Television reimaginings of classic tales have made for some wonderfully engaging entertainment (going back to Syfy efforts Tin Man and Alice, which were surprisingly fun) but Emerald City moves to a new level as Tarsem Singh returns to the form he hasn’t quite managed since The Fall.
The warning that should come on the tin is that audiences shouldn’t go into this expecting anything like a “retelling” of The Wizard of Oz. It would be nearly impossible to give a clear idea of what’s happened to L. Frank Baum’s works here, but it isn’t just modernized, but dipped in the grime of reality, and subjected to an absolutely unfettered imagination. It covers elements of the first three books (and perhaps beyond… it’s been a while), but is “inspired by” in the broadest sense. Some characters in this effort are an amalgamation of two characters in the books, but aren’t exactly either of them, and while there are a lot of familiar elements, little shows up in the way you expect.
Dorothy (Adria Arjona) rides a twister to Oz, has a run-in with a witch, and ultimately sets off to see the Wizard (Vincent D’Onofrio), but it’s hard to recognize the story. Those who have never read past the first book will quickly get lost to new material, and this isn’t a telling that will spend a lot of effort trying to bring things back together.
That said, this is the most engaging thing to hit television since the first series of Fargo, and that wouldn’t be possible here without mixing things up. It isn’t just the curiosity of throwing crazy twists into a story everyone knows. There is a specific magic this story is aiming for, and while it doesn’t always nail the attempt, it’s the sort of endeavor that pulls you in just for the appreciation of trying to do something so complex.
Emerald City feels like an attempt to construct the reality upon which an ancient yarn might be based, peeling away the simplicity and moral precision varnished over the facts by generations of retellings. Here, nothing is simple and no one is exactly good (everyone is rather bad actually). Certain episodes recount things that might amount to the backstory of the elements we know and love, despite taking place during events that come after what we think we know about Dorothy’s first trip, and other bits never quite make it to the parts we’ve been told. This is story and mythos at its finest as the question becomes not whether or not the Tin Man gets a heart (or whatever), but whether we can see how the legend we know was born and bastardized out of this adventure.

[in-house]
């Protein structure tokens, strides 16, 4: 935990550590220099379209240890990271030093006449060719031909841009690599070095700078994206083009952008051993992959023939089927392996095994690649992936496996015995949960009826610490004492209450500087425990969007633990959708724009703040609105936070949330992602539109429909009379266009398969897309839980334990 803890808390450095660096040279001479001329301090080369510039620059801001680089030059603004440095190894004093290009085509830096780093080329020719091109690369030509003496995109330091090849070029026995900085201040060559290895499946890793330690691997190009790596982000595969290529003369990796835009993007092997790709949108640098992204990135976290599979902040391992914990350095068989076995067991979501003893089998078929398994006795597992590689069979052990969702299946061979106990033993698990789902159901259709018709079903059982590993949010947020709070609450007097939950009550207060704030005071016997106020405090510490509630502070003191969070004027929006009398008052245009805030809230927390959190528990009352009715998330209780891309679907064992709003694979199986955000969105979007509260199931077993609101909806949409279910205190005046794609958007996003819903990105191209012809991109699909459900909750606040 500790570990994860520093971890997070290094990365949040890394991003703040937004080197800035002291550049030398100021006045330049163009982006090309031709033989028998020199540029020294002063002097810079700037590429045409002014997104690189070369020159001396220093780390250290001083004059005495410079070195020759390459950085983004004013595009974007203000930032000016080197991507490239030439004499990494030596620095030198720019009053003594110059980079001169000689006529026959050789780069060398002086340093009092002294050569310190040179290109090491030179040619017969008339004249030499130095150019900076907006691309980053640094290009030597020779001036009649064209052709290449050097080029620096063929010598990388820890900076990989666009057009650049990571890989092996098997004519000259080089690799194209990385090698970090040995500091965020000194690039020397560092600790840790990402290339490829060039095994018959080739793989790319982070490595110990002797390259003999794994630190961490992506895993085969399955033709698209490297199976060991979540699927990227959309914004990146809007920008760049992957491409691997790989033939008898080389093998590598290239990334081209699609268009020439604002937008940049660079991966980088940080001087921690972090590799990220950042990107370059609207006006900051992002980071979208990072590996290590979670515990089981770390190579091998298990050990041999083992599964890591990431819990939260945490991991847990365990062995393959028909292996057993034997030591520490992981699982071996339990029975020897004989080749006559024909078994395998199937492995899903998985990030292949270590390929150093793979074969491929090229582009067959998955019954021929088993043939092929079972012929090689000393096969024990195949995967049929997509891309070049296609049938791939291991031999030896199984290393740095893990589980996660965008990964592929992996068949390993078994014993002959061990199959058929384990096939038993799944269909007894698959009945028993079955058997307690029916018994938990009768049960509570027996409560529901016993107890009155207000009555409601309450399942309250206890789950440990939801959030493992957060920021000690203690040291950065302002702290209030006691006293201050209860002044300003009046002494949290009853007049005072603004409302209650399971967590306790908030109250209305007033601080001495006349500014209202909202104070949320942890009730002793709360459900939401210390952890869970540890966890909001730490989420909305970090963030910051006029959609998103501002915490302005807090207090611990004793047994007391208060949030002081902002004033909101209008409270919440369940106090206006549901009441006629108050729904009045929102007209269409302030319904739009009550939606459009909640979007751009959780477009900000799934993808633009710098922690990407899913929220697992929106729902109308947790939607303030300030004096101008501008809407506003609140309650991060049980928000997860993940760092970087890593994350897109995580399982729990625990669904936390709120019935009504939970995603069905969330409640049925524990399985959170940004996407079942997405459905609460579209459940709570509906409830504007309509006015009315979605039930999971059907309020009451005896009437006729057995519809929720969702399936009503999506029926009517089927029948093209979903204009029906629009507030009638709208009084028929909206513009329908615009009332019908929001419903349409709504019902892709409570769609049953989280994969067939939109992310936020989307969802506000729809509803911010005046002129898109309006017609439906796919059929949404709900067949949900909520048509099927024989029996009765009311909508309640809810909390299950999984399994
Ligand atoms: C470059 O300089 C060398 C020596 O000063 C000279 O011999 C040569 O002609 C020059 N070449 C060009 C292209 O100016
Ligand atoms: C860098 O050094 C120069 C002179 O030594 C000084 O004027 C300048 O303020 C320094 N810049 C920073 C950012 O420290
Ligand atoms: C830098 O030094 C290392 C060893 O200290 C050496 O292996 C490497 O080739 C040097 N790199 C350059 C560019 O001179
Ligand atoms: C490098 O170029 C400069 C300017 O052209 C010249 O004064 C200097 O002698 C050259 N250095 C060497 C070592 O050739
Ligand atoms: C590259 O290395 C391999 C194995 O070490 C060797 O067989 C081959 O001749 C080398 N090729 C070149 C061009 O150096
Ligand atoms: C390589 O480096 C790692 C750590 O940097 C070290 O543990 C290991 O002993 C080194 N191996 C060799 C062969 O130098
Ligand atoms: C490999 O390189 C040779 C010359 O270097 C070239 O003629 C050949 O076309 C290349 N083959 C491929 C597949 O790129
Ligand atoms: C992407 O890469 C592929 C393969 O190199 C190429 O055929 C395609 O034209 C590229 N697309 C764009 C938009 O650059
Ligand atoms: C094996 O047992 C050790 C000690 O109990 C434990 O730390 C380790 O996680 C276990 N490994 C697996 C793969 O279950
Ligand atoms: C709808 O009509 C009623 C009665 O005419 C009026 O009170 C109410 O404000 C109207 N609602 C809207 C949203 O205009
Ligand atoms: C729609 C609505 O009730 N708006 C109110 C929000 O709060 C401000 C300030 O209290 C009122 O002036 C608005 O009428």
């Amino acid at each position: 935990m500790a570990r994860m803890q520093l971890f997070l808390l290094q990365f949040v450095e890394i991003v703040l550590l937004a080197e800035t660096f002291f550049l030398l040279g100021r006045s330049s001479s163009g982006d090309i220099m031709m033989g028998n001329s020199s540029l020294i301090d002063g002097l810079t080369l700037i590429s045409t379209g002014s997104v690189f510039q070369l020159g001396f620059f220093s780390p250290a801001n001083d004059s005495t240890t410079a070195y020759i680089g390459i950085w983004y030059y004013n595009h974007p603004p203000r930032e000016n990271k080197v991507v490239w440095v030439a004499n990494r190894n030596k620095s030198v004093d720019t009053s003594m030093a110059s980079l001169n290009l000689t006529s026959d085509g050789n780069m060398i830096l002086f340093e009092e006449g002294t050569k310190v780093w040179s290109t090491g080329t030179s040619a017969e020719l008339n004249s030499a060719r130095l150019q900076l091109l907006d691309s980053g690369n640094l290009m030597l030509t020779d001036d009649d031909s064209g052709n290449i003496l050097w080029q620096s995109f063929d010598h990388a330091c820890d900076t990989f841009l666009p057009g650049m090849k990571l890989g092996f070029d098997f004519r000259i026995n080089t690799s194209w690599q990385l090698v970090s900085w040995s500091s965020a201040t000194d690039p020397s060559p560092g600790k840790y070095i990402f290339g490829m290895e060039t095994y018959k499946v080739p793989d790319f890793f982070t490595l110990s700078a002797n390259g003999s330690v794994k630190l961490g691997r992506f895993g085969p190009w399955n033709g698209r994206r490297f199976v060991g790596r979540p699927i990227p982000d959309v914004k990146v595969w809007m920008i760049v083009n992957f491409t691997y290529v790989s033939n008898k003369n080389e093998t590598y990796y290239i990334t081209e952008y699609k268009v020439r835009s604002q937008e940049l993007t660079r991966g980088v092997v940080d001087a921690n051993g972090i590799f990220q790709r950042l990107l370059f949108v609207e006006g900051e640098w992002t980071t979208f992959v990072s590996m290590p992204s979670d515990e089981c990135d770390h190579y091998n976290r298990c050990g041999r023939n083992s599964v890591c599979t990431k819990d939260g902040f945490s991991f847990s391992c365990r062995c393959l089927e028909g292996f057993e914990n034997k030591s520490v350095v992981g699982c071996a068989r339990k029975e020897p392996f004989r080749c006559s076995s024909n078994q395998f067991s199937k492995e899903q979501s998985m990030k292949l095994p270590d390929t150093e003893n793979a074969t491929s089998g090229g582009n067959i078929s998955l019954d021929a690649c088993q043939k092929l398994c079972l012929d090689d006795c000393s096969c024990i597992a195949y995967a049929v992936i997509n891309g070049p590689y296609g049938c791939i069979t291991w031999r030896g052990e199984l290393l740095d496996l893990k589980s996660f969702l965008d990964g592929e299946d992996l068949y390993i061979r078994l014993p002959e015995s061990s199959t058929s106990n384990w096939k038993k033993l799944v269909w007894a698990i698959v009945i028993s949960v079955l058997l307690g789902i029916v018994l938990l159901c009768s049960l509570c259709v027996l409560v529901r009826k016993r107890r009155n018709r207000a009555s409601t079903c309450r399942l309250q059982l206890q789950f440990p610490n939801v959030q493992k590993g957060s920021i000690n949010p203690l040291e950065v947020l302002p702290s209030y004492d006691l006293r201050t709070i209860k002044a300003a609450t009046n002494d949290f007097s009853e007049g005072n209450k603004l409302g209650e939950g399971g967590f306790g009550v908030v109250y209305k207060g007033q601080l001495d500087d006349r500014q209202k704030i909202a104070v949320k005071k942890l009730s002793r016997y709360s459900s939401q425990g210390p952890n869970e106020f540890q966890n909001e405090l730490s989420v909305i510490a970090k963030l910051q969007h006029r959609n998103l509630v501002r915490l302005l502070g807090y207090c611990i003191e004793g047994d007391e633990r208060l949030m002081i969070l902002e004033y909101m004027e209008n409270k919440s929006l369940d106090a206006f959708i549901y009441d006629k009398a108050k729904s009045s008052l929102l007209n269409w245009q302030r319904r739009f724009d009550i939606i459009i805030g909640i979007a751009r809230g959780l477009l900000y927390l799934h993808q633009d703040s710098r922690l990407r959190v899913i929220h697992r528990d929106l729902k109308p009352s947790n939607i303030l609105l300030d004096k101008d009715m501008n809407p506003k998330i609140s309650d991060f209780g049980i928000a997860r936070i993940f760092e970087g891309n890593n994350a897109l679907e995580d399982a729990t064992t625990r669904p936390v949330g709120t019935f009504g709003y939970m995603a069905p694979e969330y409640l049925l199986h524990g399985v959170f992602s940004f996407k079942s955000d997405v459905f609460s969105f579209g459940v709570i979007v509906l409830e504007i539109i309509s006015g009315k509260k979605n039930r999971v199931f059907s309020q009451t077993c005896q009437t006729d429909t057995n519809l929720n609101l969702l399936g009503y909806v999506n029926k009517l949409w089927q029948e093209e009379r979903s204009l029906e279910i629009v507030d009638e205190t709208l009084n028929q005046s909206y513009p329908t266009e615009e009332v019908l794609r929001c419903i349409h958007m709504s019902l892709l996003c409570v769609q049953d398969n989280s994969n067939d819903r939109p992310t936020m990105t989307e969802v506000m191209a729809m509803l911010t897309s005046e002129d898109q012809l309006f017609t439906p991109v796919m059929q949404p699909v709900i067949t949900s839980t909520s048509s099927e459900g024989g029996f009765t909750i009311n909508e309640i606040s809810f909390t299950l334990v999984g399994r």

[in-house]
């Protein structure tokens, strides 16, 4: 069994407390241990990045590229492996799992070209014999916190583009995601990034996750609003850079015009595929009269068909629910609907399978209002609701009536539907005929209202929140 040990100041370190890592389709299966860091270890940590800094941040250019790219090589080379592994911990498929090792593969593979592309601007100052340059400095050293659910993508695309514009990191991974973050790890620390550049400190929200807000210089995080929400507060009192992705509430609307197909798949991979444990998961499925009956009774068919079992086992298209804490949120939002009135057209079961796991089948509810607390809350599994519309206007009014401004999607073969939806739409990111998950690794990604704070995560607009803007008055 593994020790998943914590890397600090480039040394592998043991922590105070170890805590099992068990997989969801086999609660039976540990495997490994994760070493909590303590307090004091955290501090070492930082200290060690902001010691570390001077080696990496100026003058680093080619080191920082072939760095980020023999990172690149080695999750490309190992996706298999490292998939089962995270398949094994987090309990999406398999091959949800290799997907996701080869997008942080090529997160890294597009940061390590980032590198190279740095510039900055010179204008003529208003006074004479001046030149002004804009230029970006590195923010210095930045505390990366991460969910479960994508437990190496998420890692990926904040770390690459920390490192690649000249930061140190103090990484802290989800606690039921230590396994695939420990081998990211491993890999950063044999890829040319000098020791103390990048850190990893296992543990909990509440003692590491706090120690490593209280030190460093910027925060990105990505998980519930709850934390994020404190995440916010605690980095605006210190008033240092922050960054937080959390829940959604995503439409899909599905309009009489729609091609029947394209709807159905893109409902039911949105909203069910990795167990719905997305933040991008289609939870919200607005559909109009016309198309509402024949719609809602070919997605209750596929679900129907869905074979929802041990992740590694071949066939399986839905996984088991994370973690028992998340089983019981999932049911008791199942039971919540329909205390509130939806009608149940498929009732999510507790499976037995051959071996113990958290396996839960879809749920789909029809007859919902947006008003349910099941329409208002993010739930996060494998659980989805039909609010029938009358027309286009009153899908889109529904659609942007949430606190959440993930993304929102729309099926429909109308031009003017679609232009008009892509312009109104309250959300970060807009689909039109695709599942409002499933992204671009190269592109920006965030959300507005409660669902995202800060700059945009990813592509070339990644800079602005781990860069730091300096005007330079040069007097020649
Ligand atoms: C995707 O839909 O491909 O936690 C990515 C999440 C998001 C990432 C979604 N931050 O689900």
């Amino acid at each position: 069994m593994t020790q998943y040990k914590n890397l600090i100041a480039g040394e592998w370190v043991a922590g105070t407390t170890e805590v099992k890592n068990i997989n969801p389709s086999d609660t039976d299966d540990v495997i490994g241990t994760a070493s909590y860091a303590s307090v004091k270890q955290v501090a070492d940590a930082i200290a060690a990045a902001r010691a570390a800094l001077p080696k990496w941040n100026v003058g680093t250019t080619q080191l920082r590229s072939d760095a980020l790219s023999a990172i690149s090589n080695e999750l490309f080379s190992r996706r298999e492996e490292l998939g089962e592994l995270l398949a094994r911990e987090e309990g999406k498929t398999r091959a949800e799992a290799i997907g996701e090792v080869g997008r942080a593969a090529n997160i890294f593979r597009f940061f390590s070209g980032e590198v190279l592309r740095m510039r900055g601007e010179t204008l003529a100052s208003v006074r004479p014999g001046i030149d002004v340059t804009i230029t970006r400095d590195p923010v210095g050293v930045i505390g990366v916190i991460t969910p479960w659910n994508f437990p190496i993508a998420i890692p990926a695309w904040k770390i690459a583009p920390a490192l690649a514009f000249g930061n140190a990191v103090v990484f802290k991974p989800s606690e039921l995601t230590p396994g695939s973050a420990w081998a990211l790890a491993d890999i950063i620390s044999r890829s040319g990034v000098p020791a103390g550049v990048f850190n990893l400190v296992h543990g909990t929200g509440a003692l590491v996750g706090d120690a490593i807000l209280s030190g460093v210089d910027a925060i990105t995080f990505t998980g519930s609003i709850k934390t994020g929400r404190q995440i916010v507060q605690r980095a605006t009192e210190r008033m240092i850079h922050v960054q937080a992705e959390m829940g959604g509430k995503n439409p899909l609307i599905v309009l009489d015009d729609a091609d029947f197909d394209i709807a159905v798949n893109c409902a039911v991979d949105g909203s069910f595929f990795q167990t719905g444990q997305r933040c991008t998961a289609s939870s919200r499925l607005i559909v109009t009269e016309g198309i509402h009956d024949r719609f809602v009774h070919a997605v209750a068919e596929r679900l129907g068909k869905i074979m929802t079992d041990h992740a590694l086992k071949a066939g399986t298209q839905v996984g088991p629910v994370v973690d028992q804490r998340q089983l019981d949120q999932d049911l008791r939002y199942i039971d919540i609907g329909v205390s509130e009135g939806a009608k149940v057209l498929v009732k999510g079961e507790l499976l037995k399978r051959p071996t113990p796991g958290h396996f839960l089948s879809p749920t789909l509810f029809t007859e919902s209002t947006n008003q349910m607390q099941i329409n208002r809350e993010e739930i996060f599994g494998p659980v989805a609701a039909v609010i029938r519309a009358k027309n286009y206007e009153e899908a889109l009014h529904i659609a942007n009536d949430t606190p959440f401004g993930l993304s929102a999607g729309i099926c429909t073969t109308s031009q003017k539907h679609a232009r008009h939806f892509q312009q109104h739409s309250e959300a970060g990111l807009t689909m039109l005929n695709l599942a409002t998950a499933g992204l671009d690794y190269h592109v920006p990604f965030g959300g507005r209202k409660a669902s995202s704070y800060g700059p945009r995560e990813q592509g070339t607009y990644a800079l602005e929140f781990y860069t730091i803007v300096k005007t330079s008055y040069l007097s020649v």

Like Singh’s The Fall, Emerald City gathers much of its power from the clash between the clever, complex story and the visceral charge of the story’s undercurrents and visuals. Adding to the show’s ability to twist things, Emerald City abandons much of the original’s subtext and themes in favor of several overarching efforts at analyzing the human condition, not least that we are mostly a product of the circumstances thrust upon us, and the cage of our own thoughts.
Singh’s vision manages much of what sells the wonder here, but as you might imagine from Mirror Mirror, it’s the writing that gives the cast the opportunity to grab you. Notably, D’Onofrio, Oliver Jackson-Cohen (as Dorothy’s main companion, Lucas), and Ana Ularu (West) will nearly have you cheering as you love to love and love to hate them. Indeed, D’Onofrio may be uniquely suited to the role, as no actor leaps to mind who is better at offering facade and flawed characters.
Most importantly, Emerald City creates the kind of fairy tale that exists in the same realm as our favorites. Stories that are wondrous and worth repeating, but also spur our own imagination and ethical ponderings.
There are few shows around right now that can make a case for being more worthy of another chapter.